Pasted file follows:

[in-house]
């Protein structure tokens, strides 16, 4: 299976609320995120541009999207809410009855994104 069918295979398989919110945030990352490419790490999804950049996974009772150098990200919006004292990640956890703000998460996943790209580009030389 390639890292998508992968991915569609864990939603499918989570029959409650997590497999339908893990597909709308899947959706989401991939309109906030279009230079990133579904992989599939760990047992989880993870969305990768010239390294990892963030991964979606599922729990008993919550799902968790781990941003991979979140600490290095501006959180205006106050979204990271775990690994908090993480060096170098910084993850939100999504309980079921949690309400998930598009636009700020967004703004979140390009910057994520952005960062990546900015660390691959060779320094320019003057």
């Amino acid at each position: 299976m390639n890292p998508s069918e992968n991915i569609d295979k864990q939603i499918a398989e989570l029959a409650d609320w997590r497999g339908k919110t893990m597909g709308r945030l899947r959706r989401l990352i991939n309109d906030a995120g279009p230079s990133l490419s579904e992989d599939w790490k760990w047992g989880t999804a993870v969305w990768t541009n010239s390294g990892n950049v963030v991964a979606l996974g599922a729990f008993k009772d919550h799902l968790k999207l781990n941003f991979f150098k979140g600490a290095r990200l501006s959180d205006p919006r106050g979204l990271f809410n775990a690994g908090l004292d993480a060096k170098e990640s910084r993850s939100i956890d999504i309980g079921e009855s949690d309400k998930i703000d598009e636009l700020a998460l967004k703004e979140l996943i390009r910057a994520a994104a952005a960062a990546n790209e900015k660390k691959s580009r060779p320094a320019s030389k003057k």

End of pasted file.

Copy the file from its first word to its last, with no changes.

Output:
[in-house]
């Protein structure tokens, strides 16, 4: 299976609320995120541009999207809410009855994104 069918295979398989919110945030990352490419790490999804950049996974009772150098990200919006004292990640956890703000998460996943790209580009030389 390639890292998508992968991915569609864990939603499918989570029959409650997590497999339908893990597909709308899947959706989401991939309109906030279009230079990133579904992989599939760990047992989880993870969305990768010239390294990892963030991964979606599922729990008993919550799902968790781990941003991979979140600490290095501006959180205006106050979204990271775990690994908090993480060096170098910084993850939100999504309980079921949690309400998930598009636009700020967004703004979140390009910057994520952005960062990546900015660390691959060779320094320019003057």
């Amino acid at each position: 299976m390639n890292p998508s069918e992968n991915i569609d295979k864990q939603i499918a398989e989570l029959a409650d609320w997590r497999g339908k919110t893990m597909g709308r945030l899947r959706r989401l990352i991939n309109d906030a995120g279009p230079s990133l490419s579904e992989d599939w790490k760990w047992g989880t999804a993870v969305w990768t541009n010239s390294g990892n950049v963030v991964a979606l996974g599922a729990f008993k009772d919550h799902l968790k999207l781990n941003f991979f150098k979140g600490a290095r990200l501006s959180d205006p919006r106050g979204l990271f809410n775990a690994g908090l004292d993480a060096k170098e990640s910084r993850s939100i956890d999504i309980g079921e009855s949690d309400k998930i703000d598009e636009l700020a998460l967004k703004e979140l996943i390009r910057a994520a994104a952005a960062a990546n790209e900015k660390k691959s580009r060779p320094a320019s030389k003057k």